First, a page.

At the end of 2007 it was decided that Statoil would merge with Norsk Hydro's Oil & Energy division into a new company, StatoilHydro, later to become Statoil. This required the transfer and merge of Hydro O&E's existing systems and infrastructure into Statoil's, consisting of around 6000 PC users, 1300 servers, 400 applications and 80 TB of data. At the same time harmonising the two environments and removing redundant infrastructure and applications.
While the migration was taking place, it was paramount to maintain operational stability in order to avoid impacting normal business operations. Nonetheless the migration should also be executed as quickly as possible in order minimise the time and therefore cost associated with operating duplicated environments.
In terms of size and complexity, this was Norway's largest ever IT project at the time. Our long and successful experience of handling similar processes was probably one of the reasons why EVRY was chosen to run the program “Exit Management”, initiated after the initial integration project.
Whilst EVRY took the lead for the formal program and project management, the process required a very close and precise coordination with Statoil's IS/IT and business organisation. Together we defined and agreed upon what should be changed or removed, how and when it should be performed. It was this trustful close cooperation between the different parties that was key to ensuring the success of the project. EVRY also acted as an advisor to help balance conflicting requirements for simplifying and harmonising the IT system landscape by keeping operational stability.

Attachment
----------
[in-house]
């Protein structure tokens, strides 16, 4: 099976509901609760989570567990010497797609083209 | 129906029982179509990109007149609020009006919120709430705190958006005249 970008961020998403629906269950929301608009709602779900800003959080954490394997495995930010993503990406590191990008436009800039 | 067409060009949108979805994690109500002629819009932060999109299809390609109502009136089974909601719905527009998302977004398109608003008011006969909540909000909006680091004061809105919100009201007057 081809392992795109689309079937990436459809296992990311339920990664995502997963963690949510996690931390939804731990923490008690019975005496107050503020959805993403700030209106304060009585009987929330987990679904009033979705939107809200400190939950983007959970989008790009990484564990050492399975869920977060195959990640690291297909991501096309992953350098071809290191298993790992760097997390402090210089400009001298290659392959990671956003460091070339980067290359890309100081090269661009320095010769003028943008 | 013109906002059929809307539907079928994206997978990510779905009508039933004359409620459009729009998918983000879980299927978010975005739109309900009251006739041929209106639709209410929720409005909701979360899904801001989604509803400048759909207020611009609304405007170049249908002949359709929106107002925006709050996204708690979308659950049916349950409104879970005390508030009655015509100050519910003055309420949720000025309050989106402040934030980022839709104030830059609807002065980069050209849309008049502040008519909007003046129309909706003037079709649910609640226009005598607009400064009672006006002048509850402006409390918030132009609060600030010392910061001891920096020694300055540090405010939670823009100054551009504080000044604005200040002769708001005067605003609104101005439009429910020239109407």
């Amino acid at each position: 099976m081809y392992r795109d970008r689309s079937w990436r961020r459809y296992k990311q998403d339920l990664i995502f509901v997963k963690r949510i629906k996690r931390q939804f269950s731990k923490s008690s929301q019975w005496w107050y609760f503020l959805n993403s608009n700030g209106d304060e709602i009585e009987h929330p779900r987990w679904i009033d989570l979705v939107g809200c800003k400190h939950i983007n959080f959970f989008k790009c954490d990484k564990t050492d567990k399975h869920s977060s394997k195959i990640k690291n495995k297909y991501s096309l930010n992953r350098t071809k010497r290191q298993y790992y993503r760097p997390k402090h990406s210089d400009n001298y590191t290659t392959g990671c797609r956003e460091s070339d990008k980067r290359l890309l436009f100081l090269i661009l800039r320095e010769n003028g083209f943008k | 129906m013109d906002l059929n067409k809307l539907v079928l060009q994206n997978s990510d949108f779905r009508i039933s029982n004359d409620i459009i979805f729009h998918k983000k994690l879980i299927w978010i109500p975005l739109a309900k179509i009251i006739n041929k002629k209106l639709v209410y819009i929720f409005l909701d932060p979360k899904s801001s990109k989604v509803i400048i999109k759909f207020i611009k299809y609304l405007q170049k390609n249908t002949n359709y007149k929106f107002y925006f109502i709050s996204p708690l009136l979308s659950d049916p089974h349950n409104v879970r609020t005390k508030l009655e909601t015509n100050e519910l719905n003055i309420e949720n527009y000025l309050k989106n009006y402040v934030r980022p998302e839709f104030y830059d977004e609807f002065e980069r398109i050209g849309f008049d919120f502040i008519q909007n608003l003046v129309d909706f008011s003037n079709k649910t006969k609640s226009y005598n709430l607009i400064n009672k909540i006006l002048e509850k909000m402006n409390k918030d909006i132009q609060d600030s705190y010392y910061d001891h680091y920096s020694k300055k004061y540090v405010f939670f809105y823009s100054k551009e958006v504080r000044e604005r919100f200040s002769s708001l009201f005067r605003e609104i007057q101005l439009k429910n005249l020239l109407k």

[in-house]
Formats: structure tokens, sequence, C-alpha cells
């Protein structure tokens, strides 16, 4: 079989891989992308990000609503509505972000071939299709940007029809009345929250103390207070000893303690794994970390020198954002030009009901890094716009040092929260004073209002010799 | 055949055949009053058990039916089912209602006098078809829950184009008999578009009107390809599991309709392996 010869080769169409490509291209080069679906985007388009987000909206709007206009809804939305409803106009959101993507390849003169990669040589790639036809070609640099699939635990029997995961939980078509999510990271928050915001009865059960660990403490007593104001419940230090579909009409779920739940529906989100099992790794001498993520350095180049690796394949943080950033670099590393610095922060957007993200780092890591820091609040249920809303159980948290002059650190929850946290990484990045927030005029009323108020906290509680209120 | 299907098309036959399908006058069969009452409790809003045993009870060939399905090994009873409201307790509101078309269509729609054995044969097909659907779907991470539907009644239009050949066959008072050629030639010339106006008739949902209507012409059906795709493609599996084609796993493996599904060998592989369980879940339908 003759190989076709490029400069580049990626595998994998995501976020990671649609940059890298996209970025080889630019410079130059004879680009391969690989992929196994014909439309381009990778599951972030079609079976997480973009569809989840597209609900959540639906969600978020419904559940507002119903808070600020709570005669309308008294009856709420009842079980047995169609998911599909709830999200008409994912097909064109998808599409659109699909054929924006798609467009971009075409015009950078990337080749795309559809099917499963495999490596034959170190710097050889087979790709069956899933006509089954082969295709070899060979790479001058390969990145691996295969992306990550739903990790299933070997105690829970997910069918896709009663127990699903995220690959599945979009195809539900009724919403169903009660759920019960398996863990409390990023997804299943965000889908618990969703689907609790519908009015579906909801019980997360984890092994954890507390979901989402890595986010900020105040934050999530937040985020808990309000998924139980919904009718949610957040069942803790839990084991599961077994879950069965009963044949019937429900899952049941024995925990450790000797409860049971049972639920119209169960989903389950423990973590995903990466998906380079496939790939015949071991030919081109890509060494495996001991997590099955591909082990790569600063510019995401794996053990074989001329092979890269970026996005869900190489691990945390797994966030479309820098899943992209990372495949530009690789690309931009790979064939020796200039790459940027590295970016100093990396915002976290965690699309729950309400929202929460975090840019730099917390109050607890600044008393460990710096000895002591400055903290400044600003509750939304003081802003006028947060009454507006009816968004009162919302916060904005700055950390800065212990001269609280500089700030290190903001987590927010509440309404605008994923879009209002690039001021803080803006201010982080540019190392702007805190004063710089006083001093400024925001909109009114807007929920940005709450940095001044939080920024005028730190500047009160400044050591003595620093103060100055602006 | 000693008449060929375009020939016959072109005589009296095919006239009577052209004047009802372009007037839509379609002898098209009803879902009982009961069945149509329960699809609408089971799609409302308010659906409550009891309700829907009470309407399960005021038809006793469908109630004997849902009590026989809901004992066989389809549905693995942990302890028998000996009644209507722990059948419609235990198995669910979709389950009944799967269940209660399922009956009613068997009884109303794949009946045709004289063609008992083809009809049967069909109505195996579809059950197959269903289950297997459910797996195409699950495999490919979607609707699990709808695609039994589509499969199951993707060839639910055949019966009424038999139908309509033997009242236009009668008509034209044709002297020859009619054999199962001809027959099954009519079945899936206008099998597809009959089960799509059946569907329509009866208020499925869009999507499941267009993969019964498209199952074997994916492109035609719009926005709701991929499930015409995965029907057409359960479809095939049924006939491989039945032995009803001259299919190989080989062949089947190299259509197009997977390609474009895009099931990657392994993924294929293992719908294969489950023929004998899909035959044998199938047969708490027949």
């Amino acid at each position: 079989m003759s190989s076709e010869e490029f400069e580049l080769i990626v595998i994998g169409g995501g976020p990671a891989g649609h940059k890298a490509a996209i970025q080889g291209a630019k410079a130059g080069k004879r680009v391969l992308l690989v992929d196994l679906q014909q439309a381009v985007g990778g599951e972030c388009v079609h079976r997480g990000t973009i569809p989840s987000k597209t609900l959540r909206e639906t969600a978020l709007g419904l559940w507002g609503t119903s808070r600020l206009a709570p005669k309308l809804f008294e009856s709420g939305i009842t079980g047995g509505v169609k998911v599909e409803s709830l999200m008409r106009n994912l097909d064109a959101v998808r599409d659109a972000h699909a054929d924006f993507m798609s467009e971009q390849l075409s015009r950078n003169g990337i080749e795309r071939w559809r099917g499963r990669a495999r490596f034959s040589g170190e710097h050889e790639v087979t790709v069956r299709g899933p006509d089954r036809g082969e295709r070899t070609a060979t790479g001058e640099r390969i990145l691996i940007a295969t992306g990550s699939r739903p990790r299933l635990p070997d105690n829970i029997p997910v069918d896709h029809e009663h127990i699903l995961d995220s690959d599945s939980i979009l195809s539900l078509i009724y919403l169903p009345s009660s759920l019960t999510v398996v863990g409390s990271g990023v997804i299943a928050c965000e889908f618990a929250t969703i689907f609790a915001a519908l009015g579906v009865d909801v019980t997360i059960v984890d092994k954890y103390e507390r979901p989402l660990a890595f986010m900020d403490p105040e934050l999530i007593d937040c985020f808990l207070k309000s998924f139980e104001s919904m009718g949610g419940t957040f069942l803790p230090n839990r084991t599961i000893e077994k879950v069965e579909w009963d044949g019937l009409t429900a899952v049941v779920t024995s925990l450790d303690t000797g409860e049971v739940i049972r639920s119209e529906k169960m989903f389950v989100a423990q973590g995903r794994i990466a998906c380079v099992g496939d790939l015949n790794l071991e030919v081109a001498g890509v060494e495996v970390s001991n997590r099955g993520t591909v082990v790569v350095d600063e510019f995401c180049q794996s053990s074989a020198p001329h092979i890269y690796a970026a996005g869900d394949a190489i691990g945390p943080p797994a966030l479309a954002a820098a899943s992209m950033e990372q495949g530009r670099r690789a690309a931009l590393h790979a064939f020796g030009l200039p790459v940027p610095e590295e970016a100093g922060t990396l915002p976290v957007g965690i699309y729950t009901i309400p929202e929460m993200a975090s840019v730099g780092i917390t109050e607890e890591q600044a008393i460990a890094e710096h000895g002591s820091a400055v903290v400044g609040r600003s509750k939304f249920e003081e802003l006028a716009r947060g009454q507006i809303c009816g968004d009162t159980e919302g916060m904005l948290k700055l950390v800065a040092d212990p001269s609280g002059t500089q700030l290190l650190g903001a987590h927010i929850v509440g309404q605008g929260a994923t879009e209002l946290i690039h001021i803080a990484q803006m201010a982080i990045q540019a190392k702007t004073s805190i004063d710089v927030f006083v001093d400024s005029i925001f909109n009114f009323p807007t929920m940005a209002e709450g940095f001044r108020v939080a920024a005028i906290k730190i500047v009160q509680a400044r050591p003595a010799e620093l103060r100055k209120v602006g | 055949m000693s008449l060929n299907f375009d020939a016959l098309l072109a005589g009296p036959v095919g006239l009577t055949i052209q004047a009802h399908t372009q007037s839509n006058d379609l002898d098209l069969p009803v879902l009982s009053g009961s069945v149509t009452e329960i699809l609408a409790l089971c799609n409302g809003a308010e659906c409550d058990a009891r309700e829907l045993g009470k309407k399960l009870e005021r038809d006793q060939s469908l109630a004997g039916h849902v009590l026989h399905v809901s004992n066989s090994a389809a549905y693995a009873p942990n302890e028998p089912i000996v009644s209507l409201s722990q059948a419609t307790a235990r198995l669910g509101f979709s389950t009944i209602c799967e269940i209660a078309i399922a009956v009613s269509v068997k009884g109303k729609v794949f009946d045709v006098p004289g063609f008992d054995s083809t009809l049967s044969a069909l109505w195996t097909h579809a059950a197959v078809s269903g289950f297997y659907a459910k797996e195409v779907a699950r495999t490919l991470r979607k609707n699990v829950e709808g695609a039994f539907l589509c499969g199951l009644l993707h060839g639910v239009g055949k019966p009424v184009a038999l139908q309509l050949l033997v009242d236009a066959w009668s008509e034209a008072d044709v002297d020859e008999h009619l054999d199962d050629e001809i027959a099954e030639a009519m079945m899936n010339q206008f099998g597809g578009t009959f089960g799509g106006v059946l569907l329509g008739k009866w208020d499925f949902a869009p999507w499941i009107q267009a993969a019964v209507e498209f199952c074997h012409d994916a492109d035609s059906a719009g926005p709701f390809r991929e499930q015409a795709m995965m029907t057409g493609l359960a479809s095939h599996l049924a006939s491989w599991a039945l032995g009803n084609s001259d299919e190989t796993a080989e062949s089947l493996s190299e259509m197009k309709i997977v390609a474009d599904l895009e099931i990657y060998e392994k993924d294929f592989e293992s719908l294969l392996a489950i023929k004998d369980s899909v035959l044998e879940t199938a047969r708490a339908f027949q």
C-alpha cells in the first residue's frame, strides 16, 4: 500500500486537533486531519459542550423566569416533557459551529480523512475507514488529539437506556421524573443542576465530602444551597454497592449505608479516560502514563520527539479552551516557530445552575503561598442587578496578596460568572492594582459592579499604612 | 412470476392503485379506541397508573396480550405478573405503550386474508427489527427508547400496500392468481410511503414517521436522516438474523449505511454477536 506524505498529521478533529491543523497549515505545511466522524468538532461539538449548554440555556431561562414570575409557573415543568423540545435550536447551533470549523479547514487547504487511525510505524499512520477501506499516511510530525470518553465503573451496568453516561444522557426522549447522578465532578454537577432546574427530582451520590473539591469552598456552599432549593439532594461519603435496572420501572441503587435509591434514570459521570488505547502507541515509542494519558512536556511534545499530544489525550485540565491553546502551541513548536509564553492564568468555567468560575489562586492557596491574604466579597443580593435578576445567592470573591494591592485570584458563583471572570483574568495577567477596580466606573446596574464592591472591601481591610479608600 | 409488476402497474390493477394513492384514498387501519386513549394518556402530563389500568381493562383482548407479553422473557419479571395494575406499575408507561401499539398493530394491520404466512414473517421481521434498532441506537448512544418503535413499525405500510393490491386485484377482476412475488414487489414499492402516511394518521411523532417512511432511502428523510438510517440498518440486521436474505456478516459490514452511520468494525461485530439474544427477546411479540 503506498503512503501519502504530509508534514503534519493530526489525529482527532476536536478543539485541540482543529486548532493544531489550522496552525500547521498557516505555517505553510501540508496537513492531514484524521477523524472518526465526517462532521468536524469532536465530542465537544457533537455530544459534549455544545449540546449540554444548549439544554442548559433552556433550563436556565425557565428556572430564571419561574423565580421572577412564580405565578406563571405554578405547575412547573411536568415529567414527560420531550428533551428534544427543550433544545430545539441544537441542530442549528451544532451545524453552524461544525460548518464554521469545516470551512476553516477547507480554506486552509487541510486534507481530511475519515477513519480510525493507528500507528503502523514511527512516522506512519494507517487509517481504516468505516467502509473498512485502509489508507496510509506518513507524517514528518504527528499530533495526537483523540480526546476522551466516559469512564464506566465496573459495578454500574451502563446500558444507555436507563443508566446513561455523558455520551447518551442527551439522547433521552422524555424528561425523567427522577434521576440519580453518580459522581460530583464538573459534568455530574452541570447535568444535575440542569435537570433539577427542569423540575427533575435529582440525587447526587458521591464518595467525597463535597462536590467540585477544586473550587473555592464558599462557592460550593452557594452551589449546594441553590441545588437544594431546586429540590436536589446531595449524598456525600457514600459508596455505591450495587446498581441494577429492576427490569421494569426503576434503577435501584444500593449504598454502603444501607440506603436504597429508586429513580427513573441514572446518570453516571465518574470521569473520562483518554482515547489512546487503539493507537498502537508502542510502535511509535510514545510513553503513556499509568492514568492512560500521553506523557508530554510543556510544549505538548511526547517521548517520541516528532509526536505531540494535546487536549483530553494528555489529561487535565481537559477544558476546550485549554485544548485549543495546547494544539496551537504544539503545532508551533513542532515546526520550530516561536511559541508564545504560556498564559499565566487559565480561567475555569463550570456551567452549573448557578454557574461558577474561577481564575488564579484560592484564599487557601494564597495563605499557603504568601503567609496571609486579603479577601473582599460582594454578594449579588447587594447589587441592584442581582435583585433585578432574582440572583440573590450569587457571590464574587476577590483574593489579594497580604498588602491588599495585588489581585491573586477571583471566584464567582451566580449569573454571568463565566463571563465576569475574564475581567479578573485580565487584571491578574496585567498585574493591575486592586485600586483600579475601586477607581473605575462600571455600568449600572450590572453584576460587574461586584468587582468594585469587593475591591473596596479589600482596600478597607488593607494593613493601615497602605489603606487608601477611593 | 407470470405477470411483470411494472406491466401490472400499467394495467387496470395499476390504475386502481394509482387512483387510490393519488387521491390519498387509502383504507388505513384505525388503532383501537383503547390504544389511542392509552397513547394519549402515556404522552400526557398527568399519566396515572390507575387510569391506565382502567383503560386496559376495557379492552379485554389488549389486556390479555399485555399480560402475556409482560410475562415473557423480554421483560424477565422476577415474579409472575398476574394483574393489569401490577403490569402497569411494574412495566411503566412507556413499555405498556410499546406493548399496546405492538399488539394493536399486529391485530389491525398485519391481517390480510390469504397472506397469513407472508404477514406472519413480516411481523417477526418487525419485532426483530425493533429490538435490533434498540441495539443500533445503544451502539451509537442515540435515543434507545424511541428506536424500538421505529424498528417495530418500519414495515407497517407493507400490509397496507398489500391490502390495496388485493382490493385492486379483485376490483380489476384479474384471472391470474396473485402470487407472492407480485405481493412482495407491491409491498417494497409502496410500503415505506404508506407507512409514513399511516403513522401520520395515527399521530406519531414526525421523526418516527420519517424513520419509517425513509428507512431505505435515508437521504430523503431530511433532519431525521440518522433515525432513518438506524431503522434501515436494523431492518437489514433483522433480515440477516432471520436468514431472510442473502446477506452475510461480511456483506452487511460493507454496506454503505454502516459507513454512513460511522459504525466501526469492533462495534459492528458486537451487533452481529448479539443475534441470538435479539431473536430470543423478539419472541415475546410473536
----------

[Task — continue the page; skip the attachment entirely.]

In total the program handled over 240 individual "exit notes" and at its peak involving 11 EVRY project managers and more than 120 EVRY personnel executing the changes. All the changes were executed according to Statoil's own processes and utilising their systems and tools.
As a result of the Exit Management process, Statoil and EVRY have managed to:
The Exit process has been executed with minimal disruption to business operations or unplanned downtime of the affected systems. The exit program has resulted in cost reduction, followed-up professionally by EVRY, with clear KPI reporting.
Whilst cost reduction was a primary aim, other benefits as a result of the process include a simplified system landscape with increased application transparency and a harmonised user experience – same access interface and processes, regardless of whether system came originally from Hydro or Statoil.